Earlier this month, Governor John Bel Edwards signed a law prohibiting producers of cell-based and vegan plant-based food companies from labeling their products with terms such as “meat” and “beef.”
SB 152 changes the definition of “meat” to mean only “a portion of beef, pork, poultry, alligator, farm-raised deer, turtle, domestic rabbit, crawfish, or shrimp that is edible by humans.” It also specifically excludes “synthetic product derived from a plant, insect, or other source,” and “cell-cultured food product grown in a laboratory.”
While some believe that this “Truth in Labeling” law is intended to protect consumers from deceptive labeling practices, companies who oppose the law are arguing that the restrictive language is a violation of their First Amendment corporate free speech right.
Similar laws have been passed in six other states and proposed in approximately 20 more, but according to a report by VegNews, Louisiana’s is considered one of the most restrictive. “Out of the many similar bills introduced this year, Louisiana’s law is the broadest, censoring a wide range of food labels including plant-based meat,” said food advocacy group Good Food Institute (GFI) staff attorney Nicole Manu.
In Missouri, the Missouri Meat Advertising Law met heavy opposition, in spite of allowing modifiers such as “plant-based” so that vegan food companies could continue to operate with minimal changes. GFI together with Tofurkey, the Animal Legal Defense Fund, and the American Civil Liberties Union of Missouri filed a lawsuit against the state, saying that the law unfairly discourages competition and criminalizes free and truthful speech.
According to Manu, the laws are simply a way to censor their competitors, fearing the rising popularity of plant-based vegan products and wanting to protect their state’s conventional agriculture industry.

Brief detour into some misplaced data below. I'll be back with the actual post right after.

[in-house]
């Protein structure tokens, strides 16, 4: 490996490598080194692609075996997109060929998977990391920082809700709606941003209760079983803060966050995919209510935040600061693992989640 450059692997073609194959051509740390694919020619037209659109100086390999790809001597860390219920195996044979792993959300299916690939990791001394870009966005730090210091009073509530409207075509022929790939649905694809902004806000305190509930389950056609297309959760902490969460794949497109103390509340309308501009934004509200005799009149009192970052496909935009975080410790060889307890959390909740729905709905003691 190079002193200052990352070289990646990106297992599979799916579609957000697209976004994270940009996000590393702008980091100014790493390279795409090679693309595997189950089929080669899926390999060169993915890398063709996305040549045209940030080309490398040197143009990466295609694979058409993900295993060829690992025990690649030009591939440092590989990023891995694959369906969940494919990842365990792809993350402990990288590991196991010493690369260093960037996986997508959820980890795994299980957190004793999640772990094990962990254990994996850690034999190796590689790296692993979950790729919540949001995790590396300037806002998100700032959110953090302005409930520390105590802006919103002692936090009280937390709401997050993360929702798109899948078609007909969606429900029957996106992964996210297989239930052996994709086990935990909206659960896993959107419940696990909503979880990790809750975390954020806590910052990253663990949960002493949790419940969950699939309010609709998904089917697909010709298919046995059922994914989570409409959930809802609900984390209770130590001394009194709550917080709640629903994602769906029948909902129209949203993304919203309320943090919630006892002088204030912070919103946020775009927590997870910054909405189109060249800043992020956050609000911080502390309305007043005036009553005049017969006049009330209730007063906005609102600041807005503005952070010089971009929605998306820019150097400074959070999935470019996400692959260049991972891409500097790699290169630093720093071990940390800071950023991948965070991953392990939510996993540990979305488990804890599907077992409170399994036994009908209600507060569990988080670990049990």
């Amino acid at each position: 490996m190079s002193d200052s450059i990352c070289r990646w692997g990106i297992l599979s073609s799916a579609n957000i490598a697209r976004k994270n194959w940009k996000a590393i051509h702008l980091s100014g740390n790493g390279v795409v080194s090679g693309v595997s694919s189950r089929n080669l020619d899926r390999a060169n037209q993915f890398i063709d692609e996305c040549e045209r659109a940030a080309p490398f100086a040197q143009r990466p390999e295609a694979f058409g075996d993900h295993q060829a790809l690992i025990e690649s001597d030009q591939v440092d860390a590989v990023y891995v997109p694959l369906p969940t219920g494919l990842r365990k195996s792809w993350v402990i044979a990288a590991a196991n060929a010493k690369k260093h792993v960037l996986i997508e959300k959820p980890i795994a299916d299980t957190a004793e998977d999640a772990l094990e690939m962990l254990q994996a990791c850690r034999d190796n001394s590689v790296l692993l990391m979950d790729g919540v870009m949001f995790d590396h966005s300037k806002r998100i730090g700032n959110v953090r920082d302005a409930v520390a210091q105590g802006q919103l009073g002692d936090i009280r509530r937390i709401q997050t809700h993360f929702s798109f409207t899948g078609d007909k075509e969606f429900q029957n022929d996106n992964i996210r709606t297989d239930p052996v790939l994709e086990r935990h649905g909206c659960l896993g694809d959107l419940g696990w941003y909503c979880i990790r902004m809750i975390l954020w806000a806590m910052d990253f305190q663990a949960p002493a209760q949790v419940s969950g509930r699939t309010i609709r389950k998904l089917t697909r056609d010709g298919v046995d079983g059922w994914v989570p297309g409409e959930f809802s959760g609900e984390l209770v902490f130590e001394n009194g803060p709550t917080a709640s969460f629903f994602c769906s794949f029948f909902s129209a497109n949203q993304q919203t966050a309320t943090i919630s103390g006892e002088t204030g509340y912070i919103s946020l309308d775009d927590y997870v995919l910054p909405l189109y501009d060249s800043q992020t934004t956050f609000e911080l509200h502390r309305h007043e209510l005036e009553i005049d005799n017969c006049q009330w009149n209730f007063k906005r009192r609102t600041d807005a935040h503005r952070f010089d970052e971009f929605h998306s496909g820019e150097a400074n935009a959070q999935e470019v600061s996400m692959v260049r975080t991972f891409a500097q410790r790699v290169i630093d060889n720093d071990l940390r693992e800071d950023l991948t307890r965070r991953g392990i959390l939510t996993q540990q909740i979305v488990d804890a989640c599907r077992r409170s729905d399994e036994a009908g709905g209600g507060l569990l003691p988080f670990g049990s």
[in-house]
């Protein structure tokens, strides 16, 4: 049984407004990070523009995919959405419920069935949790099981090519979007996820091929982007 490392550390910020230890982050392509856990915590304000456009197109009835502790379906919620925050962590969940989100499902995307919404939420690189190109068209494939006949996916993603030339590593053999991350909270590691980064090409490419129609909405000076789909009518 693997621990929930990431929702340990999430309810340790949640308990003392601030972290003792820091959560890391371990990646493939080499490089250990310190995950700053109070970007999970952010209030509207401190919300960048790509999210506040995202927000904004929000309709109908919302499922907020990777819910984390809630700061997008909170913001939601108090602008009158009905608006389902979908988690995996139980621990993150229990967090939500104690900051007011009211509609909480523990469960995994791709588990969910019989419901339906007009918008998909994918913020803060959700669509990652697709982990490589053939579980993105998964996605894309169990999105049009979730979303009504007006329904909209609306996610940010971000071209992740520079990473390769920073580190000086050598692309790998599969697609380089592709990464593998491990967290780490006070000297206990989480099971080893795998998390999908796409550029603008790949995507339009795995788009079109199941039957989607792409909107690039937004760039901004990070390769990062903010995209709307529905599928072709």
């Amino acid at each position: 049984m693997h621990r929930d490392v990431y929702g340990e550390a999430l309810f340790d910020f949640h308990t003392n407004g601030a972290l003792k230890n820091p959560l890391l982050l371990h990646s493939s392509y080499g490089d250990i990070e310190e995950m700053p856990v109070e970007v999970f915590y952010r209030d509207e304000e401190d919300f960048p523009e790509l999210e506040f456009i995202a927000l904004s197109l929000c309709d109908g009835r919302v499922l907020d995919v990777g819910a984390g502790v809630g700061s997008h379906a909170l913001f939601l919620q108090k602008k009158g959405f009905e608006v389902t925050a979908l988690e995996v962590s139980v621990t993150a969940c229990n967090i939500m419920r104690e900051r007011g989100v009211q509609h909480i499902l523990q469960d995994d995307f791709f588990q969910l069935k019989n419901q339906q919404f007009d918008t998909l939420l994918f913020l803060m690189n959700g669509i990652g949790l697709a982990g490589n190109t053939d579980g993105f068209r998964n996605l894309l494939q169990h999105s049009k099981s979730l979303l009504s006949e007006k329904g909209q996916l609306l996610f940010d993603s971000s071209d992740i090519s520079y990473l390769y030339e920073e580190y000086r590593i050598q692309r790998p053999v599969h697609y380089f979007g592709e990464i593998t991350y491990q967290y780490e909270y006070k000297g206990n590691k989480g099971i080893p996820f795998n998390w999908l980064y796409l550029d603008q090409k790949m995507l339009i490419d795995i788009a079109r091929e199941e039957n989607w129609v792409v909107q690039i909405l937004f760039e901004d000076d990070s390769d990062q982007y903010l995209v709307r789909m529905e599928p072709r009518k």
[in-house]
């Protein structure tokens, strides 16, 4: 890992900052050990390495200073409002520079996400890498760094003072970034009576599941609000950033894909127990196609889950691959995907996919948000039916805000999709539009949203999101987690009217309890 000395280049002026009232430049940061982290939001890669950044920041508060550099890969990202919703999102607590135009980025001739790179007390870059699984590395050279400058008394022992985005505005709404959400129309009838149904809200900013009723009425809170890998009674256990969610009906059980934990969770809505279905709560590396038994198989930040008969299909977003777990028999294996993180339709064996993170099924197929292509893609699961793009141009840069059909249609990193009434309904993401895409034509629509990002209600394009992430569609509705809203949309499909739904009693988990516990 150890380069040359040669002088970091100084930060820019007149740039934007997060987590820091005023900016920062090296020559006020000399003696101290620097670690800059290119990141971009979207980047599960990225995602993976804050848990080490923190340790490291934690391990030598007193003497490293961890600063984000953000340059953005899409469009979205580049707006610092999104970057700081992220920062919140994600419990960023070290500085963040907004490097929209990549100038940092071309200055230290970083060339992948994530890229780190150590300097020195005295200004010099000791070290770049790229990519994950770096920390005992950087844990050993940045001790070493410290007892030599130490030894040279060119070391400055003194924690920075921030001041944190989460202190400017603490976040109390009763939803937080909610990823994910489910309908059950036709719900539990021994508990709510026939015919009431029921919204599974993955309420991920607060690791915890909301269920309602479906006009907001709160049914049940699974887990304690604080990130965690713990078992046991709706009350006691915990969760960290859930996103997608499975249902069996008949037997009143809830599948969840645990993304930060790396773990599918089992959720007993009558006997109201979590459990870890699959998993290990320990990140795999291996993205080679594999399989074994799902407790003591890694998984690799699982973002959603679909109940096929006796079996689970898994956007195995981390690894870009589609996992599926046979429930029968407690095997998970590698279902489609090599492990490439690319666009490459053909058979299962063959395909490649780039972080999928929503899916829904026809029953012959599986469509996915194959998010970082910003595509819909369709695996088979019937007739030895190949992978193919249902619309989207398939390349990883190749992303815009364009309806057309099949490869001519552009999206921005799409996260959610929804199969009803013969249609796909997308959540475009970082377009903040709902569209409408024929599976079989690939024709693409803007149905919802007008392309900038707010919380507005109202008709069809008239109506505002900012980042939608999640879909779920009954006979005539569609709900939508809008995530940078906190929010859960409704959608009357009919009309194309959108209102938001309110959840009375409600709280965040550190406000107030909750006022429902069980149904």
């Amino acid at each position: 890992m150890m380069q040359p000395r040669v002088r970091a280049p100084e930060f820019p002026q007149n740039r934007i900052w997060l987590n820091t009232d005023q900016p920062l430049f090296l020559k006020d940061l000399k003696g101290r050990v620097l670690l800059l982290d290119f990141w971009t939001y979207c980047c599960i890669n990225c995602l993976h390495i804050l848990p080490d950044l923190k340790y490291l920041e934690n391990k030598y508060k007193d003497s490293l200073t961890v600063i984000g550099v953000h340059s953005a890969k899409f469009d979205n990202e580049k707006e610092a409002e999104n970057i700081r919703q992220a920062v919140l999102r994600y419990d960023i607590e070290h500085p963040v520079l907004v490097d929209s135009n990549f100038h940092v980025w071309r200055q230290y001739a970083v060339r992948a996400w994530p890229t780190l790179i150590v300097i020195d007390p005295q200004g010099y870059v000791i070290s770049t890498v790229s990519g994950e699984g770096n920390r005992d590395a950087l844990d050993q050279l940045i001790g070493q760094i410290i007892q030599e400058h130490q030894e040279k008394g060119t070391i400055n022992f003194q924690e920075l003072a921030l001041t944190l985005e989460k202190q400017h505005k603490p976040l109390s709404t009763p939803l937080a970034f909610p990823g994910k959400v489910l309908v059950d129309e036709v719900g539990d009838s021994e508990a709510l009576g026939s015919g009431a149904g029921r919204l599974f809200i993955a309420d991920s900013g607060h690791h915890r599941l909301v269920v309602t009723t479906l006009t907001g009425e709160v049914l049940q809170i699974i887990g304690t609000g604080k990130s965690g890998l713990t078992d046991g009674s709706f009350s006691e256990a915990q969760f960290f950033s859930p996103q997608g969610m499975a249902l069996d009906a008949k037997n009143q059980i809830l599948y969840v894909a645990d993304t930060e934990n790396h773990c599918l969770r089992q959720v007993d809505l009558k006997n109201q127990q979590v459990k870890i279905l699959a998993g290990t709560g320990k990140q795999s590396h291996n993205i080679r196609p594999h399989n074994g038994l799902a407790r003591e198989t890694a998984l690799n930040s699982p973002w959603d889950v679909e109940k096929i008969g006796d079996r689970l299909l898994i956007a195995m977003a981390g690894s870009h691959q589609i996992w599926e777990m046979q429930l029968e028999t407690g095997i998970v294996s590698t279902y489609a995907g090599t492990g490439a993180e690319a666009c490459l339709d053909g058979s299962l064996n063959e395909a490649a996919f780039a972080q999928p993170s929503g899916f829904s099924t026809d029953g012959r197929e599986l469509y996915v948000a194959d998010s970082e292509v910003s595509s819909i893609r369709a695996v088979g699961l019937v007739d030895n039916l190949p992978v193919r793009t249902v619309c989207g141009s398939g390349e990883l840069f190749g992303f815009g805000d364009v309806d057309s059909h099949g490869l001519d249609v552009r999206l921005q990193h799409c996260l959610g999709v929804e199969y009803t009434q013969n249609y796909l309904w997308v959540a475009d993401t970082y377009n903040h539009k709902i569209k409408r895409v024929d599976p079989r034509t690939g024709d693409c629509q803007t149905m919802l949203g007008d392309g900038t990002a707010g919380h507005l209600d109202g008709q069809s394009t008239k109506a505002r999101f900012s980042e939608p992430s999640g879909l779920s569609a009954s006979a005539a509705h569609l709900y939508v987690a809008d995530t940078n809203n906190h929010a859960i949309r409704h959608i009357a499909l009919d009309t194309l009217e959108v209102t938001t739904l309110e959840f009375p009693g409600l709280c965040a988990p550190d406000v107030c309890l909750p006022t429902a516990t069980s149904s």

“Consumers understand the labels of plant-based meat,” Manu says. “Plant-based food labels pair conventional meat terms with a modifier like ‘plant-based’ or ‘veggie’ in order to communicate to consumers that the food is functionally similar to conventional meat but is instead plant-based. For example, a product labeled as ‘veggie burger’ signals to consumers that it is plant-based but can be grilled, placed between a bun, and topped with mustard and ketchup.”
In addition to changing the labeling requirements for vegan and lab-grown food products, the law also prevents labeling a food product as rice when it is not rice or derived from (i.e. cauliflower rice popular with people following the Keto diet), and labeling a food product as sugar when it is not “an unaltered plant-based simple sugar or sucrose.”
The law will be enforced by Louisiana’s agriculture commissioner and carries civil penalties up to $500 per day for violations.
Jenn Bentley is a freelance journalist and editor whose work has been featured in publications such as The High Tech Society, FansShare, Yahoo News, Examiner.com, and others. Follow her on Twitter: @JennBentley_